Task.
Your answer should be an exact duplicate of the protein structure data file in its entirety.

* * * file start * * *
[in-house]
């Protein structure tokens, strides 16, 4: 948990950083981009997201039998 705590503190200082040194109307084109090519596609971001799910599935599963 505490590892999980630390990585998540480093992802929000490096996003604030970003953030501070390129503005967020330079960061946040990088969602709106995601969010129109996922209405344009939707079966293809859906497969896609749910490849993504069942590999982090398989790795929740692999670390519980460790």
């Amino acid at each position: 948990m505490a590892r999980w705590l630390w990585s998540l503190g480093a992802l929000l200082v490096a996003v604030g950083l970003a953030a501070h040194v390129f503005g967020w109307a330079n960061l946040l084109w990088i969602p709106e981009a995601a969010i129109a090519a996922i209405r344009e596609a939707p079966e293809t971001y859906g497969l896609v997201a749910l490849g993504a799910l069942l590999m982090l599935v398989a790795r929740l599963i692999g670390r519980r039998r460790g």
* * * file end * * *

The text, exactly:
[in-house]
């Protein structure tokens, strides 16, 4: 948990950083981009997201039998 705590503190200082040194109307084109090519596609971001799910599935599963 505490590892999980630390990585998540480093992802929000490096996003604030970003953030501070390129503005967020330079960061946040990088969602709106995601969010129109996922209405344009939707079966293809859906497969896609749910490849993504069942590999982090398989790795929740692999670390519980460790």
């Amino acid at each position: 948990m505490a590892r999980w705590l630390w990585s998540l503190g480093a992802l929000l200082v490096a996003v604030g950083l970003a953030a501070h040194v390129f503005g967020w109307a330079n960061l946040l084109w990088i969602p709106e981009a995601a969010i129109a090519a996922i209405r344009e596609a939707p079966e293809t971001y859906g497969l896609v997201a749910l490849g993504a799910l069942l590999m982090l599935v398989a790795r929740l599963i692999g670390r519980r039998r460790g």